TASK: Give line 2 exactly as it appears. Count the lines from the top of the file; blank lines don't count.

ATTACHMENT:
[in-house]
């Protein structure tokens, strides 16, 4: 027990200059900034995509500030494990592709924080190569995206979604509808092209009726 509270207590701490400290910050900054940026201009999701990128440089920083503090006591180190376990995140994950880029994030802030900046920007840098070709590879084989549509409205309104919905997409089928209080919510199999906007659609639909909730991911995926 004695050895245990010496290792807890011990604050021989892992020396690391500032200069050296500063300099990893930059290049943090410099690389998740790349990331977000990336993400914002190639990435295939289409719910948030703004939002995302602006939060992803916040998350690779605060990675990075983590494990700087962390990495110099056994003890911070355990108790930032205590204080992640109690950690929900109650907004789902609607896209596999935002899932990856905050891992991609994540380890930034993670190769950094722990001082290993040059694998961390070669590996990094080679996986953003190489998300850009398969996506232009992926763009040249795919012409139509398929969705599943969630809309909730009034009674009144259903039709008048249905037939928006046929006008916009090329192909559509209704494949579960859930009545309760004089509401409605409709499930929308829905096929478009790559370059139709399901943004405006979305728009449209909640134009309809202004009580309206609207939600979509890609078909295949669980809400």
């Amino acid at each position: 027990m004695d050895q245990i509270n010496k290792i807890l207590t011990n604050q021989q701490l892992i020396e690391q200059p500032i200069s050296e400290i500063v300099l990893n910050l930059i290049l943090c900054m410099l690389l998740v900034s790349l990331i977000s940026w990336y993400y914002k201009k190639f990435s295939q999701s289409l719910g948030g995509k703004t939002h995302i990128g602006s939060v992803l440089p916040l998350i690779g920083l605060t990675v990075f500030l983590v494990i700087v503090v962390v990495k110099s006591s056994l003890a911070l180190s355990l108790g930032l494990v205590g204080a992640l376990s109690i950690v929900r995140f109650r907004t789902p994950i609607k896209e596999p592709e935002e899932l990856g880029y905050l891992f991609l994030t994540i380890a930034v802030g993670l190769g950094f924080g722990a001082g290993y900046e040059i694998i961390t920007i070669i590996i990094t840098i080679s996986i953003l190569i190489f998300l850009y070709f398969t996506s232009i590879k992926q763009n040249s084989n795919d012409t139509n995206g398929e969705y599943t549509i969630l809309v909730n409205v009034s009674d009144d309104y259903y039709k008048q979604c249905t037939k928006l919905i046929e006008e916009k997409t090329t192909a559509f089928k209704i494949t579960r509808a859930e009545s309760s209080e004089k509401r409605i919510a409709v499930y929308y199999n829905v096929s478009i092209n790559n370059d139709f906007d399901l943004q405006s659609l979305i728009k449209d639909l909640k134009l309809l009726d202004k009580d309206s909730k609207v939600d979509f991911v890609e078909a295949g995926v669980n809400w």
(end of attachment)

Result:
């Protein structure tokens, strides 16, 4: 027990200059900034995509500030494990592709924080190569995206979604509808092209009726 509270207590701490400290910050900054940026201009999701990128440089920083503090006591180190376990995140994950880029994030802030900046920007840098070709590879084989549509409205309104919905997409089928209080919510199999906007659609639909909730991911995926 004695050895245990010496290792807890011990604050021989892992020396690391500032200069050296500063300099990893930059290049943090410099690389998740790349990331977000990336993400914002190639990435295939289409719910948030703004939002995302602006939060992803916040998350690779605060990675990075983590494990700087962390990495110099056994003890911070355990108790930032205590204080992640109690950690929900109650907004789902609607896209596999935002899932990856905050891992991609994540380890930034993670190769950094722990001082290993040059694998961390070669590996990094080679996986953003190489998300850009398969996506232009992926763009040249795919012409139509398929969705599943969630809309909730009034009674009144259903039709008048249905037939928006046929006008916009090329192909559509209704494949579960859930009545309760004089509401409605409709499930929308829905096929478009790559370059139709399901943004405006979305728009449209909640134009309809202004009580309206609207939600979509890609078909295949669980809400």